In two decades, Minus Energie has built a total of 50 bomb shelters. But within the past two weeks, the Italian bunker manufacturer has received 500 customer inquiries, the New York Times reported.

A surge in demand for underground shelters following Russia’s invasion of Ukraine has also been felt by US-based companies, three manufacturers told Insider in February. 

Typically, fallout bunkers have been known as an unconventional safety net for the rich and paranoid. But two European companies told the Times that their customer base has extended beyond the wealthy to working-class people in the wake of the conflict in Ukraine. 

“Rich people do not have these fears and often have jets or helicopters that are already a valid escape route for them,” Minus Energie owner Giulio Cavicchioli told Ansa, Italy’s leading wire service. “Instead, (customers) are small business owners, traders, and health informants.”

The price tag of Minus Energie’s smallest bunker starts at $32,000, costing $1,300 to $2,100 per square meter, according to the company’s website.

Gary Lynch — the general manager of Texas-based Rising S Company, which specializes in survival shelters — said he has also received an uptick in phone calls requesting information about the company’s underground bunkers since Russia invaded Ukraine.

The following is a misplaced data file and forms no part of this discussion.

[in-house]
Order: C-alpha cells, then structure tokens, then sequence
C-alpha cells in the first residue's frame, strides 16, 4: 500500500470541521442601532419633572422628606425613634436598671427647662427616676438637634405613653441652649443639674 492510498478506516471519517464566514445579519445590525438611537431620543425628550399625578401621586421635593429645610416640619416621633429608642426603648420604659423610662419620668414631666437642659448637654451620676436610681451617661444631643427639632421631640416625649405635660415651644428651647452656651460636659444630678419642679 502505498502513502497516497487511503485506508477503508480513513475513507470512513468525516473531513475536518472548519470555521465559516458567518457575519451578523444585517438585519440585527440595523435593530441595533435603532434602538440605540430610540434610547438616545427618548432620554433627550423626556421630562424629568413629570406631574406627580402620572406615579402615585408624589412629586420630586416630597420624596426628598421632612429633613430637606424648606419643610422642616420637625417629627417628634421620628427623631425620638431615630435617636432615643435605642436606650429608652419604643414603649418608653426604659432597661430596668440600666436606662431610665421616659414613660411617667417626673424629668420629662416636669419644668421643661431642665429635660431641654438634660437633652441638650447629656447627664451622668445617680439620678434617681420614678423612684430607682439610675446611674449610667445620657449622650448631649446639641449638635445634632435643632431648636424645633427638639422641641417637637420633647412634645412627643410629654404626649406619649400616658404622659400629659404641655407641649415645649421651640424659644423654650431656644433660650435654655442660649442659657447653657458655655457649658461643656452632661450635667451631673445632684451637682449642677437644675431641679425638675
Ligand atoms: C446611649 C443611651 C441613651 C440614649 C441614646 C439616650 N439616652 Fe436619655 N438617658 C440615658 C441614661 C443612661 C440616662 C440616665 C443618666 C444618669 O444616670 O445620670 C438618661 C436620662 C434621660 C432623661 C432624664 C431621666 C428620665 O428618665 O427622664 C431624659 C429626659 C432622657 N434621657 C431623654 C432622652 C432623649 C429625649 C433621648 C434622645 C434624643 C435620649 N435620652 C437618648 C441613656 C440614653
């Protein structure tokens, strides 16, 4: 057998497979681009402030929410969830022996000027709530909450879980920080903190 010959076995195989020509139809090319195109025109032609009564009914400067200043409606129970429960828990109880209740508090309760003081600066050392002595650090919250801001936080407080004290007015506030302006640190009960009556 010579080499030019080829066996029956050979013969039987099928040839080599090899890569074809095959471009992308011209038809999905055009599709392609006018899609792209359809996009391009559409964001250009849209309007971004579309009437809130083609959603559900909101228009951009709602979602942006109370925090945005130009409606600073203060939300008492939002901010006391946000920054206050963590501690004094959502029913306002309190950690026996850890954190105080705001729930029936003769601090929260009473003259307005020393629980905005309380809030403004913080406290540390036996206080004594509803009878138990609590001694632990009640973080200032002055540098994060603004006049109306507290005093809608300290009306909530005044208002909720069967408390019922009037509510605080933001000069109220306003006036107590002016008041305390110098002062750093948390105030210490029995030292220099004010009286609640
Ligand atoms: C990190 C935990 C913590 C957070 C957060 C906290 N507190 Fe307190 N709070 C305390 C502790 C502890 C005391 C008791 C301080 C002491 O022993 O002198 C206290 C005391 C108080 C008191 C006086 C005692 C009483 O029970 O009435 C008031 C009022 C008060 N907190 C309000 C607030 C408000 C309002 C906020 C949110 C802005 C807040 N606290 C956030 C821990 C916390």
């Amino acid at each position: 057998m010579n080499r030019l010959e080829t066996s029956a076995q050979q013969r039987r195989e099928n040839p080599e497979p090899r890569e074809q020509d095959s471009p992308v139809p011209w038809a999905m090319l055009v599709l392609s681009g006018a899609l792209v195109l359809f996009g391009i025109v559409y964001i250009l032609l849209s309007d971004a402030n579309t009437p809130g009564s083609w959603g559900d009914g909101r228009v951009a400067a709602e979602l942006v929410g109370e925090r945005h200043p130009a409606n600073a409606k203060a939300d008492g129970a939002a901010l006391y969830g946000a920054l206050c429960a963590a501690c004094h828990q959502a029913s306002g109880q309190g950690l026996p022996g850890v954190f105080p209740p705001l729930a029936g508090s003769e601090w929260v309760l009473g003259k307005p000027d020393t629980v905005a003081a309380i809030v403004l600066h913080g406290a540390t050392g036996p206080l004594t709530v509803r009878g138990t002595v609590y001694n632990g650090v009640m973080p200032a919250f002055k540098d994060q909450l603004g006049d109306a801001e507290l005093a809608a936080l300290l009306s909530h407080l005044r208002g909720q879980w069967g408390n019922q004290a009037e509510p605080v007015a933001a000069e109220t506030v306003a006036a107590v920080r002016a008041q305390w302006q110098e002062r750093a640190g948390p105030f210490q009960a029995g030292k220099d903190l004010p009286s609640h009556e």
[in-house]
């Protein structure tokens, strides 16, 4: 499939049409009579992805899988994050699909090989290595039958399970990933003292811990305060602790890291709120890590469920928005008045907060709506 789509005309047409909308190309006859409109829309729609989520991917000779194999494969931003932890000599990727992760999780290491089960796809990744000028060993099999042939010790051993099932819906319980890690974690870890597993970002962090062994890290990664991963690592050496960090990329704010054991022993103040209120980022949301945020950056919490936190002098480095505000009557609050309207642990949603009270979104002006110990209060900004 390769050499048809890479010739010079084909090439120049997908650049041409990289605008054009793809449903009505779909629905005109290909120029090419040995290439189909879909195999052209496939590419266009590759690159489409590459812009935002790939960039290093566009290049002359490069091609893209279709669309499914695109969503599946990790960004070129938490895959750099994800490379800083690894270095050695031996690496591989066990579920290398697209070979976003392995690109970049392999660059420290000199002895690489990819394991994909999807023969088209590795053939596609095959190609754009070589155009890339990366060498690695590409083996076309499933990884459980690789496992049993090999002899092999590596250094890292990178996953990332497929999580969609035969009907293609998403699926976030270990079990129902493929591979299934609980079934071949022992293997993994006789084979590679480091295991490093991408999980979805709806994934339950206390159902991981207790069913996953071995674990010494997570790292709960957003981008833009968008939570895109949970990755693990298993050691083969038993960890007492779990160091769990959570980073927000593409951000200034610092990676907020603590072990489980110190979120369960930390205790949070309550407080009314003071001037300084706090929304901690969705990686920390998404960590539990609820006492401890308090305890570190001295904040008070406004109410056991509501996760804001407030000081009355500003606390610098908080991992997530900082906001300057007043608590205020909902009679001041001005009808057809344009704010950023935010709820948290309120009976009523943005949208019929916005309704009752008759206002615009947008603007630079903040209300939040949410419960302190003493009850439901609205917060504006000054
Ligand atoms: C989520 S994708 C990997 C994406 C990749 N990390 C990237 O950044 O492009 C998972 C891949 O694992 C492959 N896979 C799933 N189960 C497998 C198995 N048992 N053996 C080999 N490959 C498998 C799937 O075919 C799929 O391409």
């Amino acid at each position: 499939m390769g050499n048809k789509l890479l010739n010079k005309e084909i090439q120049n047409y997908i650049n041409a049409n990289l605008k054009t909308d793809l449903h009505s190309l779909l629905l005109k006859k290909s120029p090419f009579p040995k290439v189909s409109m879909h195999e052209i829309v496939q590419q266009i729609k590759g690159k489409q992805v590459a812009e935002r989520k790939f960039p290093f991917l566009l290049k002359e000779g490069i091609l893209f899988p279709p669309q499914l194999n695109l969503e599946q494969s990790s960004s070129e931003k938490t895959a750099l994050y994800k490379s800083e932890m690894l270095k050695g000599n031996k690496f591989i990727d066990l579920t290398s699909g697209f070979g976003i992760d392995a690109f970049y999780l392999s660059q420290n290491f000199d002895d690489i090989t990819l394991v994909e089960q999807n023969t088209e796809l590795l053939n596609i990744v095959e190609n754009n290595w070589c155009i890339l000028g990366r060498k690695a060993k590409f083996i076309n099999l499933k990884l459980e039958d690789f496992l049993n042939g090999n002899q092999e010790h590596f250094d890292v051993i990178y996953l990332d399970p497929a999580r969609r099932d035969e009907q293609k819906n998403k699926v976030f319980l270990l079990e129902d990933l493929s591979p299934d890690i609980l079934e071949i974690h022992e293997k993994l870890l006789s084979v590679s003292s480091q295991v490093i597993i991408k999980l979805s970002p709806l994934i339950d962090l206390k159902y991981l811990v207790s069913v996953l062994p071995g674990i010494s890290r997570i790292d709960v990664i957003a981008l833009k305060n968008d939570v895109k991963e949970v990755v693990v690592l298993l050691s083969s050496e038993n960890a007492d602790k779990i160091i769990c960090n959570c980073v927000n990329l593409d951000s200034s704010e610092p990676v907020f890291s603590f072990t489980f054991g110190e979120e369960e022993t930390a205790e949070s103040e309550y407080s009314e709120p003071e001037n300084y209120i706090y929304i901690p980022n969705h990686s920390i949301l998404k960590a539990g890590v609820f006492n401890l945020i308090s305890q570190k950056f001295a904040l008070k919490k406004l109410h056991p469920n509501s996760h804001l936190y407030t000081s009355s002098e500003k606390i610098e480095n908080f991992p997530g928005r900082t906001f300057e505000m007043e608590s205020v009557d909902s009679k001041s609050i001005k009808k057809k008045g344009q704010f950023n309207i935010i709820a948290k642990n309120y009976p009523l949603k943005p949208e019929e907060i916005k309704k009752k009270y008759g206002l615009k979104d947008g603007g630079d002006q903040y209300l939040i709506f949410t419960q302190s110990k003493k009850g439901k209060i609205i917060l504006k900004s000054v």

Lynch provided Insider with documentation showing that his company sold five bunkers on February 24, at prices ranging from $70,000 to $240,000. He said Rising S Company normally sells anywhere from two to six bunkers a month, and that the winter is usually a slow season.

“Russia is a superpower, and the threat of a superpower being in conflict with us is more of a touchy subject,” Lynch said. “There are people alive today that remember the Cuban Missile Crisis.

The North Carolina-based U.S. Buildings Group and Texas-based Atlas Survival Shelters reported similar trends on phone calls with Insider.

“I’ve never seen it like this because we’ve seen Russia invade a sovereign country,” Atlas Survival Shelters CEO Ron Hubbard said. “A lot of people who were on the fence are like, ‘Let’s do this.'”

Source News